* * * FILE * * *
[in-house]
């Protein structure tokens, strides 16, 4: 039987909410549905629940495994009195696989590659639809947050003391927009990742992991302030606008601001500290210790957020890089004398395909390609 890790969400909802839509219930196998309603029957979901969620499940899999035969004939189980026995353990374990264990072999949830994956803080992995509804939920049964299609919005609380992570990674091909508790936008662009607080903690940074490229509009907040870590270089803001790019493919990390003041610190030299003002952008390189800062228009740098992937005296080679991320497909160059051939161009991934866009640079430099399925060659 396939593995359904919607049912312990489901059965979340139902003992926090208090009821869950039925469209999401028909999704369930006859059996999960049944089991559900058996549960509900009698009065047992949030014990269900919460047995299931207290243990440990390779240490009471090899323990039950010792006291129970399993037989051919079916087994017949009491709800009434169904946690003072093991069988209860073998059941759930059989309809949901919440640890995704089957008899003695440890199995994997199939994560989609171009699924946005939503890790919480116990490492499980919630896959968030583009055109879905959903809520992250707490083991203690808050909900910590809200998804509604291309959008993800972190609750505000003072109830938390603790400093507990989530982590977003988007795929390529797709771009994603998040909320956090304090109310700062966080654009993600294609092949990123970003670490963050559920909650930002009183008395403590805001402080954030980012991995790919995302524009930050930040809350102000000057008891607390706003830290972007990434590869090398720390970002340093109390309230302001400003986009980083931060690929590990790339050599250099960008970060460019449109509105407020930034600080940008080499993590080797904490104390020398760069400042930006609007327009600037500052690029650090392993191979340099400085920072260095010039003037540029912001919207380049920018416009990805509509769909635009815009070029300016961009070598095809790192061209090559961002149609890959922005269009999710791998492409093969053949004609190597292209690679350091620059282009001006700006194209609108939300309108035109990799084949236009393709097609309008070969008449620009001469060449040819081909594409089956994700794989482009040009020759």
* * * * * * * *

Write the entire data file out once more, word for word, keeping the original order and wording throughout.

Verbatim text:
[in-house]
């Protein structure tokens, strides 16, 4: 039987909410549905629940495994009195696989590659639809947050003391927009990742992991302030606008601001500290210790957020890089004398395909390609 890790969400909802839509219930196998309603029957979901969620499940899999035969004939189980026995353990374990264990072999949830994956803080992995509804939920049964299609919005609380992570990674091909508790936008662009607080903690940074490229509009907040870590270089803001790019493919990390003041610190030299003002952008390189800062228009740098992937005296080679991320497909160059051939161009991934866009640079430099399925060659 396939593995359904919607049912312990489901059965979340139902003992926090208090009821869950039925469209999401028909999704369930006859059996999960049944089991559900058996549960509900009698009065047992949030014990269900919460047995299931207290243990440990390779240490009471090899323990039950010792006291129970399993037989051919079916087994017949009491709800009434169904946690003072093991069988209860073998059941759930059989309809949901919440640890995704089957008899003695440890199995994997199939994560989609171009699924946005939503890790919480116990490492499980919630896959968030583009055109879905959903809520992250707490083991203690808050909900910590809200998804509604291309959008993800972190609750505000003072109830938390603790400093507990989530982590977003988007795929390529797709771009994603998040909320956090304090109310700062966080654009993600294609092949990123970003670490963050559920909650930002009183008395403590805001402080954030980012991995790919995302524009930050930040809350102000000057008891607390706003830290972007990434590869090398720390970002340093109390309230302001400003986009980083931060690929590990790339050599250099960008970060460019449109509105407020930034600080940008080499993590080797904490104390020398760069400042930006609007327009600037500052690029650090392993191979340099400085920072260095010039003037540029912001919207380049920018416009990805509509769909635009815009070029300016961009070598095809790192061209090559961002149609890959922005269009999710791998492409093969053949004609190597292209690679350091620059282009001006700006194209609108939300309108035109990799084949236009393709097609309008070969008449620009001469060449040819081909594409089956994700794989482009040009020759």